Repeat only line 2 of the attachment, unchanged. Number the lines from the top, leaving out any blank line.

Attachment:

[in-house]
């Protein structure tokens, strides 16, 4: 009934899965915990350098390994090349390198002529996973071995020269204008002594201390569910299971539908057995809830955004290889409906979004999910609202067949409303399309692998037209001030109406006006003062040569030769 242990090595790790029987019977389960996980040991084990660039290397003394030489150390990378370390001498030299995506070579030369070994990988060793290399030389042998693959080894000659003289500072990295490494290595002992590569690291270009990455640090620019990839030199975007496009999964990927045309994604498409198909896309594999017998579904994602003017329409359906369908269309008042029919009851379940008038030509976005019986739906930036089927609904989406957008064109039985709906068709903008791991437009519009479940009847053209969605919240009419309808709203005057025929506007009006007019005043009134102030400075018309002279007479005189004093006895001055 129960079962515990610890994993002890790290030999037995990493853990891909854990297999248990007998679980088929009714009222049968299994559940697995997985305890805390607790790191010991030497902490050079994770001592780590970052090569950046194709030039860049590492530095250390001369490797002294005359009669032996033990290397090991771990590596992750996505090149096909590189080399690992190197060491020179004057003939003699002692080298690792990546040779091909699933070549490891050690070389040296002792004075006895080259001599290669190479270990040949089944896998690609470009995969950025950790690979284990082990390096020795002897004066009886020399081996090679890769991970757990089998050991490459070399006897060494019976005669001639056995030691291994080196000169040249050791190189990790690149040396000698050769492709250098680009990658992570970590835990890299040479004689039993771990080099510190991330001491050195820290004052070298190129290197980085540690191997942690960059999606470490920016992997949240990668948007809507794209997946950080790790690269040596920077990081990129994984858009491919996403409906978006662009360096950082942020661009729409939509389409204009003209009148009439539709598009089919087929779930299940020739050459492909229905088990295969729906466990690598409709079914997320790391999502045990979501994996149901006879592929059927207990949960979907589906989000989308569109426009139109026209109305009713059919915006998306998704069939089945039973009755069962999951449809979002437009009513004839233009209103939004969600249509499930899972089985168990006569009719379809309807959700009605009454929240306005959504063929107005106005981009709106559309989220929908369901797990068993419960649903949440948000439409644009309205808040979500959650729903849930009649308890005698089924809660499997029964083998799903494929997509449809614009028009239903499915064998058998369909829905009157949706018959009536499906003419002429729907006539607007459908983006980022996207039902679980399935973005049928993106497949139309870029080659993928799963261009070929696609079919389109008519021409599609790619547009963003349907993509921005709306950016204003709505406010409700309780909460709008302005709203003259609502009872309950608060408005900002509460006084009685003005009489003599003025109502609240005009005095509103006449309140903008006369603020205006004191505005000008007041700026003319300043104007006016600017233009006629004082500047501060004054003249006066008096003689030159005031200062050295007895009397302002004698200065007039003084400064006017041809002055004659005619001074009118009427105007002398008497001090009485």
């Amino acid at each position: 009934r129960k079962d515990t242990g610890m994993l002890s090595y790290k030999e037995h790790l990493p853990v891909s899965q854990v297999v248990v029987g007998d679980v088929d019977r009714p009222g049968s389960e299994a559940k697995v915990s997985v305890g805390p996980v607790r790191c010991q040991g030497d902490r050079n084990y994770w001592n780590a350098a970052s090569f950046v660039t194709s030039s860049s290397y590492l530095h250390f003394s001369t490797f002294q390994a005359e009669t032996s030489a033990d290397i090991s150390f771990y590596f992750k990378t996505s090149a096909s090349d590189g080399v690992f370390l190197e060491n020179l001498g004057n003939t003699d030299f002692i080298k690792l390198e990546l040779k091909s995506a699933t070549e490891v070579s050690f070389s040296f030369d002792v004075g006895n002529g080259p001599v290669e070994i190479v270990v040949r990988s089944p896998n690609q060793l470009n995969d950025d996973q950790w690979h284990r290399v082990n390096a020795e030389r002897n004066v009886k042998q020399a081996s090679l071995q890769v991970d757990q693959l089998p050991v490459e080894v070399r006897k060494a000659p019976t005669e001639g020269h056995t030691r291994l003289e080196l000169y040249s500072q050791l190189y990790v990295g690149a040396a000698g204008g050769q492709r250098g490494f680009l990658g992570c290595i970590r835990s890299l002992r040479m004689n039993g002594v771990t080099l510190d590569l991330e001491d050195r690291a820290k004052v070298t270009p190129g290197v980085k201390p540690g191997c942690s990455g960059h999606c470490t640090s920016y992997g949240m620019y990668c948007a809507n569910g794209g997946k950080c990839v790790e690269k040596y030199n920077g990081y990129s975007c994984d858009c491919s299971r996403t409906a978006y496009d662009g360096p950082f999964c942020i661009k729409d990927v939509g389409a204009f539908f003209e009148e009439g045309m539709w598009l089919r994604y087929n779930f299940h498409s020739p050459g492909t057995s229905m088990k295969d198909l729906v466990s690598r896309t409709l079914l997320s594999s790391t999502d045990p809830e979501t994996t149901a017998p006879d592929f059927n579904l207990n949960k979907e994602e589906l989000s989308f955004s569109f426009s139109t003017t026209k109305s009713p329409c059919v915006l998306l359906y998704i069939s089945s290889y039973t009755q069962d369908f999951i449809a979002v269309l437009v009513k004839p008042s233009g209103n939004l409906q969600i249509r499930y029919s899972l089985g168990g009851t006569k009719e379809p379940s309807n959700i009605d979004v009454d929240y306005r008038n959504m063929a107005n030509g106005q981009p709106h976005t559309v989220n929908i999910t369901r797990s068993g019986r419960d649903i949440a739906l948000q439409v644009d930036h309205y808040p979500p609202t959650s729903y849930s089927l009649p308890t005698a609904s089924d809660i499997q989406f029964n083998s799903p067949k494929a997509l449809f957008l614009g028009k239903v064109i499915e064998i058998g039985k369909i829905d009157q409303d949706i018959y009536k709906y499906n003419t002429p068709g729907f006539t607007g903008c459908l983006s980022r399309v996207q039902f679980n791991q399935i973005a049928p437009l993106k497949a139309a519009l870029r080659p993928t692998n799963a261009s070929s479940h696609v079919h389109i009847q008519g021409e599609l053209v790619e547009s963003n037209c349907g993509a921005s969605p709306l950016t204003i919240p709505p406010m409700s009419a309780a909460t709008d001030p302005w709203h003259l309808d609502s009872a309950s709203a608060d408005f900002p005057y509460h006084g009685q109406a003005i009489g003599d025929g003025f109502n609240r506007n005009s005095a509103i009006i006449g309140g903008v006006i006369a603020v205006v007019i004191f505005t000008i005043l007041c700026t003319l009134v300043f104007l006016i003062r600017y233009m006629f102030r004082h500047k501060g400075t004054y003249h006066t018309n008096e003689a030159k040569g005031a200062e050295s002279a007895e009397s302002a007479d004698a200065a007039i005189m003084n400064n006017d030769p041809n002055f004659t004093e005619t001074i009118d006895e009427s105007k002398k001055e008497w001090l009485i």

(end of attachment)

């Protein structure tokens, strides 16, 4: 009934899965915990350098390994090349390198002529996973071995020269204008002594201390569910299971539908057995809830955004290889409906979004999910609202067949409303399309692998037209001030109406006006003062040569030769 242990090595790790029987019977389960996980040991084990660039290397003394030489150390990378370390001498030299995506070579030369070994990988060793290399030389042998693959080894000659003289500072990295490494290595002992590569690291270009990455640090620019990839030199975007496009999964990927045309994604498409198909896309594999017998579904994602003017329409359906369908269309008042029919009851379940008038030509976005019986739906930036089927609904989406957008064109039985709906068709903008791991437009519009479940009847053209969605919240009419309808709203005057025929506007009006007019005043009134102030400075018309002279007479005189004093006895001055 129960079962515990610890994993002890790290030999037995990493853990891909854990297999248990007998679980088929009714009222049968299994559940697995997985305890805390607790790191010991030497902490050079994770001592780590970052090569950046194709030039860049590492530095250390001369490797002294005359009669032996033990290397090991771990590596992750996505090149096909590189080399690992190197060491020179004057003939003699002692080298690792990546040779091909699933070549490891050690070389040296002792004075006895080259001599290669190479270990040949089944896998690609470009995969950025950790690979284990082990390096020795002897004066009886020399081996090679890769991970757990089998050991490459070399006897060494019976005669001639056995030691291994080196000169040249050791190189990790690149040396000698050769492709250098680009990658992570970590835990890299040479004689039993771990080099510190991330001491050195820290004052070298190129290197980085540690191997942690960059999606470490920016992997949240990668948007809507794209997946950080790790690269040596920077990081990129994984858009491919996403409906978006662009360096950082942020661009729409939509389409204009003209009148009439539709598009089919087929779930299940020739050459492909229905088990295969729906466990690598409709079914997320790391999502045990979501994996149901006879592929059927207990949960979907589906989000989308569109426009139109026209109305009713059919915006998306998704069939089945039973009755069962999951449809979002437009009513004839233009209103939004969600249509499930899972089985168990006569009719379809309807959700009605009454929240306005959504063929107005106005981009709106559309989220929908369901797990068993419960649903949440948000439409644009309205808040979500959650729903849930009649308890005698089924809660499997029964083998799903494929997509449809614009028009239903499915064998058998369909829905009157949706018959009536499906003419002429729907006539607007459908983006980022996207039902679980399935973005049928993106497949139309870029080659993928799963261009070929696609079919389109008519021409599609790619547009963003349907993509921005709306950016204003709505406010409700309780909460709008302005709203003259609502009872309950608060408005900002509460006084009685003005009489003599003025109502609240005009005095509103006449309140903008006369603020205006004191505005000008007041700026003319300043104007006016600017233009006629004082500047501060004054003249006066008096003689030159005031200062050295007895009397302002004698200065007039003084400064006017041809002055004659005619001074009118009427105007002398008497001090009485």